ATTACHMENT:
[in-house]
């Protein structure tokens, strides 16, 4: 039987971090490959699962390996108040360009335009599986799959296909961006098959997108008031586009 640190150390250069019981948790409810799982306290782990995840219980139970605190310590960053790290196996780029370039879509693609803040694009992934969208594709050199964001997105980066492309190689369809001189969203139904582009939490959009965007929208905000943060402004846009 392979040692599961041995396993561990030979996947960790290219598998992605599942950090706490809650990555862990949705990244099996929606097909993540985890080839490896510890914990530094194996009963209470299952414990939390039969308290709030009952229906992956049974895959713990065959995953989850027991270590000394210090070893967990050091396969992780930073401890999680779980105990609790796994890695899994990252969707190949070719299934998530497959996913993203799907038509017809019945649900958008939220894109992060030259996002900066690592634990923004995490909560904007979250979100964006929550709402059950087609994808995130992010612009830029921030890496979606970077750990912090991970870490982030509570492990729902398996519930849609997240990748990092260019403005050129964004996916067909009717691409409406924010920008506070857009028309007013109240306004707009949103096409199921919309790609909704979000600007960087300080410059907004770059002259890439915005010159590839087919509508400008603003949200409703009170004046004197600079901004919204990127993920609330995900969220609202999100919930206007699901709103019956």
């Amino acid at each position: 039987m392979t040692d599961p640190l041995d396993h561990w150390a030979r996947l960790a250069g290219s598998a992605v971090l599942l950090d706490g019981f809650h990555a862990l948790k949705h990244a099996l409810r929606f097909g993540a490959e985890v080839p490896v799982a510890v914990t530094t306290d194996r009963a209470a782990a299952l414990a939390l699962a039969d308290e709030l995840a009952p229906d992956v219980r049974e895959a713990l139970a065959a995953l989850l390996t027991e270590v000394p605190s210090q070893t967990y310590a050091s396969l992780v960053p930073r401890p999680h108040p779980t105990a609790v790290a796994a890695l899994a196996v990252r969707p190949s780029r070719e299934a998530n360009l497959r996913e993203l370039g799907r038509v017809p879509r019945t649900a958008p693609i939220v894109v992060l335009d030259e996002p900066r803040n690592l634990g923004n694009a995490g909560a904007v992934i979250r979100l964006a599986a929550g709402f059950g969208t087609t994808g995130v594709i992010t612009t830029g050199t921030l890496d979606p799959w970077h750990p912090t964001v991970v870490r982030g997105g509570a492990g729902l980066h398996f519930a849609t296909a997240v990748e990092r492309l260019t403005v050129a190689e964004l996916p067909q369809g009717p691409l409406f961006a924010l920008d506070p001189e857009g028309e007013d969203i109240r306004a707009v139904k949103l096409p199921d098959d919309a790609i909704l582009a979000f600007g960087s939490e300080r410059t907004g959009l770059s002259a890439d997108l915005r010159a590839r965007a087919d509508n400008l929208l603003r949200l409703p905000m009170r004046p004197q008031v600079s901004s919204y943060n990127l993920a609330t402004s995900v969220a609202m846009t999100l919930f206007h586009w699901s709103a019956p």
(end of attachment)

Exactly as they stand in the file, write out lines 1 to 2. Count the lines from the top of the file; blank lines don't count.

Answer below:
[in-house]
């Protein structure tokens, strides 16, 4: 039987971090490959699962390996108040360009335009599986799959296909961006098959997108008031586009 640190150390250069019981948790409810799982306290782990995840219980139970605190310590960053790290196996780029370039879509693609803040694009992934969208594709050199964001997105980066492309190689369809001189969203139904582009939490959009965007929208905000943060402004846009 392979040692599961041995396993561990030979996947960790290219598998992605599942950090706490809650990555862990949705990244099996929606097909993540985890080839490896510890914990530094194996009963209470299952414990939390039969308290709030009952229906992956049974895959713990065959995953989850027991270590000394210090070893967990050091396969992780930073401890999680779980105990609790796994890695899994990252969707190949070719299934998530497959996913993203799907038509017809019945649900958008939220894109992060030259996002900066690592634990923004995490909560904007979250979100964006929550709402059950087609994808995130992010612009830029921030890496979606970077750990912090991970870490982030509570492990729902398996519930849609997240990748990092260019403005050129964004996916067909009717691409409406924010920008506070857009028309007013109240306004707009949103096409199921919309790609909704979000600007960087300080410059907004770059002259890439915005010159590839087919509508400008603003949200409703009170004046004197600079901004919204990127993920609330995900969220609202999100919930206007699901709103019956």